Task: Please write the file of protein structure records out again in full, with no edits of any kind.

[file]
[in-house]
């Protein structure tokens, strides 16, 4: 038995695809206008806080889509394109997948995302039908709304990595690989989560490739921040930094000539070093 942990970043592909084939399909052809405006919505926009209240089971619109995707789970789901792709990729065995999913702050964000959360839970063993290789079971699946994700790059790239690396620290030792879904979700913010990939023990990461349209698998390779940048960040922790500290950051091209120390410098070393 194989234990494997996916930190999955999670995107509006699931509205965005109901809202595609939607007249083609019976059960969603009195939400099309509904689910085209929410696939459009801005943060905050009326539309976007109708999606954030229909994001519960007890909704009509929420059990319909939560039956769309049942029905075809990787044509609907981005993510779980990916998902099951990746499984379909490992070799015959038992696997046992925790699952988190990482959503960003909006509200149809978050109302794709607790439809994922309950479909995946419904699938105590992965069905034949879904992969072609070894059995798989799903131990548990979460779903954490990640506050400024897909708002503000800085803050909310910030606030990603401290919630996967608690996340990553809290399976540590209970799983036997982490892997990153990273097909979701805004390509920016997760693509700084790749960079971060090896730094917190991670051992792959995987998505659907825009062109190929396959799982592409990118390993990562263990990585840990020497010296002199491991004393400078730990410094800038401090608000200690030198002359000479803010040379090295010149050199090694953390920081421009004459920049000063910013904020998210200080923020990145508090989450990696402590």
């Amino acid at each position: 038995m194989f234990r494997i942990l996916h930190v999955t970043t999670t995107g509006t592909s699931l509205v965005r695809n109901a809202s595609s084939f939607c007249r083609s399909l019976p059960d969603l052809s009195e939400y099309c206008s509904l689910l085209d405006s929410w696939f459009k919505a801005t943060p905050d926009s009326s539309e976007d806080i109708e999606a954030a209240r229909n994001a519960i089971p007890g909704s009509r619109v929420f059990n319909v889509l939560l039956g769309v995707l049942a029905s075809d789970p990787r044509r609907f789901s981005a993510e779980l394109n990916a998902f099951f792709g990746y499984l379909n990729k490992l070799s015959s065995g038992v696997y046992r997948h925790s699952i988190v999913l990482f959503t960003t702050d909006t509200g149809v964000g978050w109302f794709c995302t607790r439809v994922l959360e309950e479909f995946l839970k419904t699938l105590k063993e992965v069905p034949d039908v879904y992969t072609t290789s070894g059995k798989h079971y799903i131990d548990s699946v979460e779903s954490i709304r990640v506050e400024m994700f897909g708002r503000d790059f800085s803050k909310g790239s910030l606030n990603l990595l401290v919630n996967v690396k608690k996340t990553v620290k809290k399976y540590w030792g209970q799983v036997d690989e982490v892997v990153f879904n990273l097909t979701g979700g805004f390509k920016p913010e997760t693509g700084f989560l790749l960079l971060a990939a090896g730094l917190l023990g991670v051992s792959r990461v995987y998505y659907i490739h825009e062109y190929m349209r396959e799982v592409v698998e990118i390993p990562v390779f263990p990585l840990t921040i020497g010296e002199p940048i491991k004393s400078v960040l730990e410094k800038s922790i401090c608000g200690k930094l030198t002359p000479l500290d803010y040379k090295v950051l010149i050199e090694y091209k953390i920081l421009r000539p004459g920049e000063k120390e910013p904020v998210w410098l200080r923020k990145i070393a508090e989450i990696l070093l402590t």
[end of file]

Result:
[in-house]
């Protein structure tokens, strides 16, 4: 038995695809206008806080889509394109997948995302039908709304990595690989989560490739921040930094000539070093 942990970043592909084939399909052809405006919505926009209240089971619109995707789970789901792709990729065995999913702050964000959360839970063993290789079971699946994700790059790239690396620290030792879904979700913010990939023990990461349209698998390779940048960040922790500290950051091209120390410098070393 194989234990494997996916930190999955999670995107509006699931509205965005109901809202595609939607007249083609019976059960969603009195939400099309509904689910085209929410696939459009801005943060905050009326539309976007109708999606954030229909994001519960007890909704009509929420059990319909939560039956769309049942029905075809990787044509609907981005993510779980990916998902099951990746499984379909490992070799015959038992696997046992925790699952988190990482959503960003909006509200149809978050109302794709607790439809994922309950479909995946419904699938105590992965069905034949879904992969072609070894059995798989799903131990548990979460779903954490990640506050400024897909708002503000800085803050909310910030606030990603401290919630996967608690996340990553809290399976540590209970799983036997982490892997990153990273097909979701805004390509920016997760693509700084790749960079971060090896730094917190991670051992792959995987998505659907825009062109190929396959799982592409990118390993990562263990990585840990020497010296002199491991004393400078730990410094800038401090608000200690030198002359000479803010040379090295010149050199090694953390920081421009004459920049000063910013904020998210200080923020990145508090989450990696402590």
């Amino acid at each position: 038995m194989f234990r494997i942990l996916h930190v999955t970043t999670t995107g509006t592909s699931l509205v965005r695809n109901a809202s595609s084939f939607c007249r083609s399909l019976p059960d969603l052809s009195e939400y099309c206008s509904l689910l085209d405006s929410w696939f459009k919505a801005t943060p905050d926009s009326s539309e976007d806080i109708e999606a954030a209240r229909n994001a519960i089971p007890g909704s009509r619109v929420f059990n319909v889509l939560l039956g769309v995707l049942a029905s075809d789970p990787r044509r609907f789901s981005a993510e779980l394109n990916a998902f099951f792709g990746y499984l379909n990729k490992l070799s015959s065995g038992v696997y046992r997948h925790s699952i988190v999913l990482f959503t960003t702050d909006t509200g149809v964000g978050w109302f794709c995302t607790r439809v994922l959360e309950e479909f995946l839970k419904t699938l105590k063993e992965v069905p034949d039908v879904y992969t072609t290789s070894g059995k798989h079971y799903i131990d548990s699946v979460e779903s954490i709304r990640v506050e400024m994700f897909g708002r503000d790059f800085s803050k909310g790239s910030l606030n990603l990595l401290v919630n996967v690396k608690k996340t990553v620290k809290k399976y540590w030792g209970q799983v036997d690989e982490v892997v990153f879904n990273l097909t979701g979700g805004f390509k920016p913010e997760t693509g700084f989560l790749l960079l971060a990939a090896g730094l917190l023990g991670v051992s792959r990461v995987y998505y659907i490739h825009e062109y190929m349209r396959e799982v592409v698998e990118i390993p990562v390779f263990p990585l840990t921040i020497g010296e002199p940048i491991k004393s400078v960040l730990e410094k800038s922790i401090c608000g200690k930094l030198t002359p000479l500290d803010y040379k090295v950051l010149i050199e090694y091209k953390i920081l421009r000539p004459g920049e000063k120390e910013p904020v998210w410098l200080r923020k990145i070393a508090e989450i990696l070093l402590t």